When you get your paycheck, it will inevitably have less on the line reading “total net pay.” You may have agreed to a salary of $50,000 a year, for instance, but you also have to pay taxes on that amount. While you do your taxes in April each year, your employer is taking money out of each check and submitting it to the IRS. This ensures that when April 15 rolls around, you won’t owe penalties for underpaying taxes throughout the year, but with so many line items on your paycheck, it can help to know what they mean.
How much you pay in federal income taxes over the course of the year depends on how much you make.
How Paycheck Taxes Work
When the income tax system first started, taxpayers were handed a bill for the previous year each spring. They could also pay in quarterly installments. However, over time, the system was modified so that employers are the ones responsible for taking taxes out and submitting them throughout the year.
Once the tax season is over, each employee gets a form detailing the total income and tax withholdings for the year, at which point they file to make sure enough was withheld. If the employer didn’t hold out enough, the taxpayer may owe money. If too much was withheld, the taxpayer will likely see a refund.
Tax withholdings actually start with the Form W-4 you complete when you start a new job. The employer uses the information to determine how much to take out of each check. The goal is to get within 90 percent of the taxes due. If your employer takes out less than 90 percent during the tax year, you may owe penalties on the amount you underpaid. If you live in one of 41 states with state income tax, you’ll also have taxes withheld and submitted to state authorities.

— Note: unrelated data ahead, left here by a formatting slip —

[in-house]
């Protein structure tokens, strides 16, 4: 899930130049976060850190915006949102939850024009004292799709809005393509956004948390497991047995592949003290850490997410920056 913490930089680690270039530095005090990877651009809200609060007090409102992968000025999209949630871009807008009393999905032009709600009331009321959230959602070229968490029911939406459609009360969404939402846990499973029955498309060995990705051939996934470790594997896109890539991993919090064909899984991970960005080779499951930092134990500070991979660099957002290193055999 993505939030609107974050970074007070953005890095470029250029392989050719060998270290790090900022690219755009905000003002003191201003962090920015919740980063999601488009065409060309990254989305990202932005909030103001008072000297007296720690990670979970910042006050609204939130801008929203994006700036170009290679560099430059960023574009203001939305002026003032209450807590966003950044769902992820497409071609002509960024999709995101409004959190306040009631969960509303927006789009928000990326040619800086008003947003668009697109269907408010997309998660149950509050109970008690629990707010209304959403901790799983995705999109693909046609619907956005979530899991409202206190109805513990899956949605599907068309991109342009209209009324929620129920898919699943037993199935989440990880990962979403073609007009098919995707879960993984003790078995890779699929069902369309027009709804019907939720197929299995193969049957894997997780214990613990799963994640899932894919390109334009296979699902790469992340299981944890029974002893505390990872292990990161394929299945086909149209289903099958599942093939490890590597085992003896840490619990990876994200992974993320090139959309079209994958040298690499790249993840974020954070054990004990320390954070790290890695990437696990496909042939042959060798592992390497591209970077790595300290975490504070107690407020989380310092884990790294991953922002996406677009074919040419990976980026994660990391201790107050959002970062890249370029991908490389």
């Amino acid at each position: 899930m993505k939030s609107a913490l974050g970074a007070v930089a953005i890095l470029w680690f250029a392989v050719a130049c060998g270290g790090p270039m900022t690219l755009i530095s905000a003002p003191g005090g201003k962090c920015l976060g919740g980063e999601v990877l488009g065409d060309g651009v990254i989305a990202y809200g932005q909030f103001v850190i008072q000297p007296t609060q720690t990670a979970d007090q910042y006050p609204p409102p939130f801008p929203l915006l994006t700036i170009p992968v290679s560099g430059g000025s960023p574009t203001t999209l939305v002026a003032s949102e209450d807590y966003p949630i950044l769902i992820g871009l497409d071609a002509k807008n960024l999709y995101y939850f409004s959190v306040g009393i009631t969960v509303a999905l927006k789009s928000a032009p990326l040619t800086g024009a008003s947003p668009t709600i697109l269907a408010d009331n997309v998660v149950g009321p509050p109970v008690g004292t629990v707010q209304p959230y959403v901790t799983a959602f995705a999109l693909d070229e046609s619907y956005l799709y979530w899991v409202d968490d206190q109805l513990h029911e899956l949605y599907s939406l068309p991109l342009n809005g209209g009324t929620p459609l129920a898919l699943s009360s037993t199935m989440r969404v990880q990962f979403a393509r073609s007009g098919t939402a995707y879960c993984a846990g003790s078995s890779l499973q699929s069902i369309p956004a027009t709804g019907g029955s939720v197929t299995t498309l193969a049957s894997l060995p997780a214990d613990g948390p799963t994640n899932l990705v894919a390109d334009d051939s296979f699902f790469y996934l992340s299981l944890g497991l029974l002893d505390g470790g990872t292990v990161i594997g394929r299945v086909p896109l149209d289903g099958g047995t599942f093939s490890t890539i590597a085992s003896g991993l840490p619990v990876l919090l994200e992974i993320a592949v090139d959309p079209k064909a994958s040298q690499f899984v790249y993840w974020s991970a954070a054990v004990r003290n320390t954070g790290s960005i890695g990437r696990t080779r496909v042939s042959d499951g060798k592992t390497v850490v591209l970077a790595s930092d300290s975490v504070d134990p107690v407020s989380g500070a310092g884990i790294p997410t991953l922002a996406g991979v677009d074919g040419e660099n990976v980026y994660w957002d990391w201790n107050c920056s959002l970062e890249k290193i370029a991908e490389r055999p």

Read More: W-2 Forms: What It Is, Who Gets One & How It Works
Understanding Your Paycheck
On your paycheck, you’ll see your taxes itemized, usually after your gross earnings are displayed. “Gross” refers to the money you’re owed before taxes are taken out. Your gross earnings may be divided out by regular wages, tips, bonuses, holiday pay, overtime pay, sick pay, bereavement pay or any other combination of money you earned. This will be totaled, with the sum listed as your gross pay.
From your gross pay, amounts are eliminated to satisfy your tax debt. Those include federal income tax, FICA and state income tax. If you have any deductions taken from your paycheck, those will be listed, as well. You may have an amount sent to a vacation savings plan, for instance, or you may agree to have pretax funds put into a health savings account or a flexible spending account. All of that will be deducted from your gross pay to arrive at the final total, which is your net pay.
Read more: How to Read a Paycheck Stub
Federal Income Taxes
On a federal level, there are two major tax withholdings you’ll see for each paycheck. The first is the federal income tax, which is based on the information you input on your W-4 and the tax tables provided in Publication 15. These tables direct employers to the amount of tax to withhold based on the employee’s marital status and income. The tables make it easy for employers, allowing them to determine how much to take out whether you’re paid weekly, biweekly, semimonthly, monthly, quarterly, semiannually or annually.
How much you pay in federal income taxes over the course of the year depends on how much you make. The Tax Cuts and Jobs Act changed the tax brackets, so if you had it down before, chances are you may find your annual tax bill isn’t the same as it was a few years ago.
If your salary is $50,000 in 2019 and 2020, then your tax bracket is 22 percent. That meant you’ll pay $4,453.50 plus 22 percent of the amount over $40,126. For the same salary, the 2017 rate was 25 percent. That meant you paid $5,226.25 plus 25 percent of the amount you earned over $37,950. Overall, that means your tax bill has been reduced, so you may have a pleasant surprise in the form of a refund, especially if you didn’t adjust your withholdings.